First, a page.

Are there any Starwood assets that you think are well-positioned to hold up during the pandemic? We have apartments, and so far they’ve held up really well. We have 98 percent of the rent, so I’m pretty happy about that. Our best-performing asset, the one I’m happiest about, is a company we call InTown Suites. It’s classified as a hotel, but it’s a low-end extended stay, so people use it as an alternative to housing. We have 196 properties, 24,000 keys, and we’re 80 percent occupied.

How long do you think it will take for the hospitality industry to recover from this? It’s going to vary [depending on] the kind of asset you have and your location. I expect high-end resorts to do okay. The large fly-to markets and the large convention businesses will come back last. That’s Vegas and New Orleans and Chicago’s convention center base.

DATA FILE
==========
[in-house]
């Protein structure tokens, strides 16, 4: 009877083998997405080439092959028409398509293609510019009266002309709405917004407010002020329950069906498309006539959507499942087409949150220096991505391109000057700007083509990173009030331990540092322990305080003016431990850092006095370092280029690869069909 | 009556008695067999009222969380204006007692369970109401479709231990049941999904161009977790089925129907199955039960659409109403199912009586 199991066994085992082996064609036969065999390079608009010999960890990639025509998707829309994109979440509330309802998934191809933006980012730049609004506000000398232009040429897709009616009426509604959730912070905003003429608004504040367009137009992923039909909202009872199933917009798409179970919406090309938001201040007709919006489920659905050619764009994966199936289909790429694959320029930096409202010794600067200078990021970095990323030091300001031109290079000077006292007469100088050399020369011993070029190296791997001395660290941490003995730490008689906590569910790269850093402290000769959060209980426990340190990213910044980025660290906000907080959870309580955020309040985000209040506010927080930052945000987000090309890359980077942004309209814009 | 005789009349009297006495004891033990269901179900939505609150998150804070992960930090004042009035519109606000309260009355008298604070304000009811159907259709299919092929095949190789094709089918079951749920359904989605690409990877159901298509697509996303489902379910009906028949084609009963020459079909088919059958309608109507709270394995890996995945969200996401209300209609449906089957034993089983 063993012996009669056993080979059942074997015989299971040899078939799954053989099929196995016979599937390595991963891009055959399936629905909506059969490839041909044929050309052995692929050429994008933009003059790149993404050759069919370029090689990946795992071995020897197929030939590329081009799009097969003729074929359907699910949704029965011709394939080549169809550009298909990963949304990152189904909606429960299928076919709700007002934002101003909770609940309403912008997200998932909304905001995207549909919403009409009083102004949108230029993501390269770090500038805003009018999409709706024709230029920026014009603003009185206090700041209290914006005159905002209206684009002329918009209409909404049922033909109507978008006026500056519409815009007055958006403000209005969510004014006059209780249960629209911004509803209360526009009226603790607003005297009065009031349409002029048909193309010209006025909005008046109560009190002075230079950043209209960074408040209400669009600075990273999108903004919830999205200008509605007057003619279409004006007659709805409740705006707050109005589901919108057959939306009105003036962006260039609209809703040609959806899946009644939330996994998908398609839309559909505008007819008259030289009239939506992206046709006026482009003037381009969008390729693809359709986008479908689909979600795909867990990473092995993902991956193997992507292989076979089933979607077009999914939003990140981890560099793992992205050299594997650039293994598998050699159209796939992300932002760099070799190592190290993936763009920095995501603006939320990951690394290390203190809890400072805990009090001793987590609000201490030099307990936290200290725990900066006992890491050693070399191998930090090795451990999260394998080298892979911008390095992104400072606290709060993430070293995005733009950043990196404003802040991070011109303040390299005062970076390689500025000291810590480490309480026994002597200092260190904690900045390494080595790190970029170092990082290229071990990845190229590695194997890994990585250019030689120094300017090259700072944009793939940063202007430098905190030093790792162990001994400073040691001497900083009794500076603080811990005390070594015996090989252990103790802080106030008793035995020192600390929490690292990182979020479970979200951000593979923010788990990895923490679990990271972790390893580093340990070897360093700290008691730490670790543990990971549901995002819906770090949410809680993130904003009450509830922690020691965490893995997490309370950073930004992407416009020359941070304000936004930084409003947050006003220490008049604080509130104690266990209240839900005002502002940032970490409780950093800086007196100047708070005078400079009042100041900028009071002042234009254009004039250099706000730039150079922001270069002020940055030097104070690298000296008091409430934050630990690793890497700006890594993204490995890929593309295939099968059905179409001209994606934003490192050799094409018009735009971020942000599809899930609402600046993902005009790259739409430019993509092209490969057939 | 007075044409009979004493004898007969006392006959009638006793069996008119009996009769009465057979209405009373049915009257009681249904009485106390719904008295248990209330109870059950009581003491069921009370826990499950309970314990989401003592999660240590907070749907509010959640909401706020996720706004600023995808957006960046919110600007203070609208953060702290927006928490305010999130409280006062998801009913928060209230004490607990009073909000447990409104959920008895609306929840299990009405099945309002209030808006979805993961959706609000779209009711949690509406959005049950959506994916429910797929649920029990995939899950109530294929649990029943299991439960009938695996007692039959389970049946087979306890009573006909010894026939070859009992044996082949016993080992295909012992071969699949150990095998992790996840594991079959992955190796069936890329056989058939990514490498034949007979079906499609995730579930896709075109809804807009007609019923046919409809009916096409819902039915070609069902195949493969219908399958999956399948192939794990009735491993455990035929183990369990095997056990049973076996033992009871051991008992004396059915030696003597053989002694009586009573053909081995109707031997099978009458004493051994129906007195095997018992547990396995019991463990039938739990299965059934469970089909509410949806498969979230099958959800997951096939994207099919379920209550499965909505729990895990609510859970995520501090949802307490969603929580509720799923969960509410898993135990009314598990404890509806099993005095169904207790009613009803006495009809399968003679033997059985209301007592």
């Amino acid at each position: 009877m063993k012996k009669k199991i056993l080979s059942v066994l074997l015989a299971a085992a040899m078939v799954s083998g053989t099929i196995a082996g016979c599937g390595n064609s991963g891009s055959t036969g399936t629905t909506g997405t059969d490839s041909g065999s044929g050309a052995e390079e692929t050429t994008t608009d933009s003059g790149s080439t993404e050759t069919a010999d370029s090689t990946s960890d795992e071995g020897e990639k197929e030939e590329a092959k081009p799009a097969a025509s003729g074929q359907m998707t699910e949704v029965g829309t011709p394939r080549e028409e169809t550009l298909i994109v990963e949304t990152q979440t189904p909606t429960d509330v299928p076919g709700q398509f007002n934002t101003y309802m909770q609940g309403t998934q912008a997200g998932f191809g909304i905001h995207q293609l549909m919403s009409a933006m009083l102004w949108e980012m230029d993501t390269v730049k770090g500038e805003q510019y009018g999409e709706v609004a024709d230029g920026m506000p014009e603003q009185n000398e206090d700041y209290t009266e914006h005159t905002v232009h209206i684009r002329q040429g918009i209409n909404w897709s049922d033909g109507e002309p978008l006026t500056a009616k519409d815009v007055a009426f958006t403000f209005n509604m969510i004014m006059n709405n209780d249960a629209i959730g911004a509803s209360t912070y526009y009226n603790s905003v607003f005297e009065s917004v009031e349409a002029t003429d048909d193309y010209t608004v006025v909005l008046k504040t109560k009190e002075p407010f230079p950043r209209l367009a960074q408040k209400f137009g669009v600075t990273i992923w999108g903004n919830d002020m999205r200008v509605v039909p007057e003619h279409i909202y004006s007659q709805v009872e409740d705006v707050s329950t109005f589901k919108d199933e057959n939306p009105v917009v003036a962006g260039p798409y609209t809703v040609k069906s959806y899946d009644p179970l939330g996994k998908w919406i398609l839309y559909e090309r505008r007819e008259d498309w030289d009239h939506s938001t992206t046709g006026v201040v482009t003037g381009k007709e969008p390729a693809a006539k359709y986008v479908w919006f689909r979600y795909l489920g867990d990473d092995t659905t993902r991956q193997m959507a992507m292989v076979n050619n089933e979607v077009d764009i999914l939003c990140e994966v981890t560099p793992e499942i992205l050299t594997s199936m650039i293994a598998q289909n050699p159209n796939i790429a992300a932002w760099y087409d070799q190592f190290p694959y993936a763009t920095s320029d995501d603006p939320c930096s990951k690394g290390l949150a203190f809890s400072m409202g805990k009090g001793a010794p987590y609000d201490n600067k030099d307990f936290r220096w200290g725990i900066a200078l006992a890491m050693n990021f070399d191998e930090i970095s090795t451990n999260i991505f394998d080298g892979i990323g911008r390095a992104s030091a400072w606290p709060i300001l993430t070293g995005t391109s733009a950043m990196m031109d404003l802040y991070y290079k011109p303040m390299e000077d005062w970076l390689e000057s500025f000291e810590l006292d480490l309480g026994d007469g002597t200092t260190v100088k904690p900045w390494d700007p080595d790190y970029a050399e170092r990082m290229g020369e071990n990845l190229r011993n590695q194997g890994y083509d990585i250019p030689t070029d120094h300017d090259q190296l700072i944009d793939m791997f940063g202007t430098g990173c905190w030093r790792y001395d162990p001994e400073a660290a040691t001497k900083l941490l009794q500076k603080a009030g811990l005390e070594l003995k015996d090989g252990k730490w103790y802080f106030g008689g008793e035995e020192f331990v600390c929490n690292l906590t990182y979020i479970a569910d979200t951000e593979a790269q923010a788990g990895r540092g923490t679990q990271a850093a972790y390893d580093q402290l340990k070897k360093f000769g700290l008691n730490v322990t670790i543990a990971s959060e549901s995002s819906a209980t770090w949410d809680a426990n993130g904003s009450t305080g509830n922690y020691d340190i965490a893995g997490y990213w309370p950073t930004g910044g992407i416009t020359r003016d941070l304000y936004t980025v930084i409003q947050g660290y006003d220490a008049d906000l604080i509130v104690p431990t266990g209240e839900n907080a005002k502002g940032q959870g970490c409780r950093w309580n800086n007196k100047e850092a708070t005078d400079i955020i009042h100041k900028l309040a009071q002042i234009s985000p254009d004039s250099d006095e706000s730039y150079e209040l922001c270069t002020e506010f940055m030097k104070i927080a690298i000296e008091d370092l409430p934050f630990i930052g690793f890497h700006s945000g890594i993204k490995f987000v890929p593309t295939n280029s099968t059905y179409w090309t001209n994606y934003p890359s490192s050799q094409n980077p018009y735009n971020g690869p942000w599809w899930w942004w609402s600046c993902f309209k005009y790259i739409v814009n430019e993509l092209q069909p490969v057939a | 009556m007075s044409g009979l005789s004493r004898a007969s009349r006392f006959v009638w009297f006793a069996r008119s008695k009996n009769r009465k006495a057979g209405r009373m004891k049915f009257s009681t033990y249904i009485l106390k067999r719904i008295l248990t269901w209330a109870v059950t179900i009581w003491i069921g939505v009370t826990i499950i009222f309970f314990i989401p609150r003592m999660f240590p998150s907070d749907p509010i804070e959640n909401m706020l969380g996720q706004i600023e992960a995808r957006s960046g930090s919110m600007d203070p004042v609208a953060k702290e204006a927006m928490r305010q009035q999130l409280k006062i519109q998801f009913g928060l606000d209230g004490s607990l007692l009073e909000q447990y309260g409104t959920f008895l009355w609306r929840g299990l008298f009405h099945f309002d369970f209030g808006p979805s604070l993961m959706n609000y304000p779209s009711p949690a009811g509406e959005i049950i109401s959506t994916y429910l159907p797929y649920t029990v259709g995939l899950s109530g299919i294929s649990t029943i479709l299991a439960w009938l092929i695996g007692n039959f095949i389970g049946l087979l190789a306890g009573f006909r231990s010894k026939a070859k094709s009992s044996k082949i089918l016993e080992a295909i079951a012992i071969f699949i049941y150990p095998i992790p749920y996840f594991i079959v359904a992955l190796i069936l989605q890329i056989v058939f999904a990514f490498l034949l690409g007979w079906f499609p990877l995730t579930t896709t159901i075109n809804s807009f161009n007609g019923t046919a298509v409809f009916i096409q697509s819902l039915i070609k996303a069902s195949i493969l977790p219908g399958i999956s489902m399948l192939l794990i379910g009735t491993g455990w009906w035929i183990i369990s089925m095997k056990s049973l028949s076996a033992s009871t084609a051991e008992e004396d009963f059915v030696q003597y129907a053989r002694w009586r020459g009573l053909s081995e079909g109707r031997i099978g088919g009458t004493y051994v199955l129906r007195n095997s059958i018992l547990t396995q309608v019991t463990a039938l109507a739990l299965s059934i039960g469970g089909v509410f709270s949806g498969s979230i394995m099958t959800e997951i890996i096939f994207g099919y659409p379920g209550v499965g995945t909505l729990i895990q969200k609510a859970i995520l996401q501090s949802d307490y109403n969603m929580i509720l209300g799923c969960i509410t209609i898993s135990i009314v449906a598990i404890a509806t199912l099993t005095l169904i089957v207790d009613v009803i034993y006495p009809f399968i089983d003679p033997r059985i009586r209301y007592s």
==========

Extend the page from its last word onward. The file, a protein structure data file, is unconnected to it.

Do you see demand for office space going down after this, especially with so many people now working from home? The faster you reopen the economy, the faster people get back to their old habits. We might have less demand for space if companies are nervous about the economy and don’t need to expand, but they’re probably going to offset that by social distancing themselves a little bit. I think we’re down to like 220 square feet per employee, but they’ll go back to the 250 or 300 square feet you had 10 or 15 years ago. You’ll inch your way back that way.

You said before the pandemic that a bubble in tech stocks could impact office leasing by some of those companies. Does the same theory apply now? As long as those tech companies are growing, there’s going to be demand for office space, regardless of what’s going on. The government is busy trying to get money to the unemployed, as it should be, rather than breaking apart Google or Amazon. I do not know how it can get much better for those companies.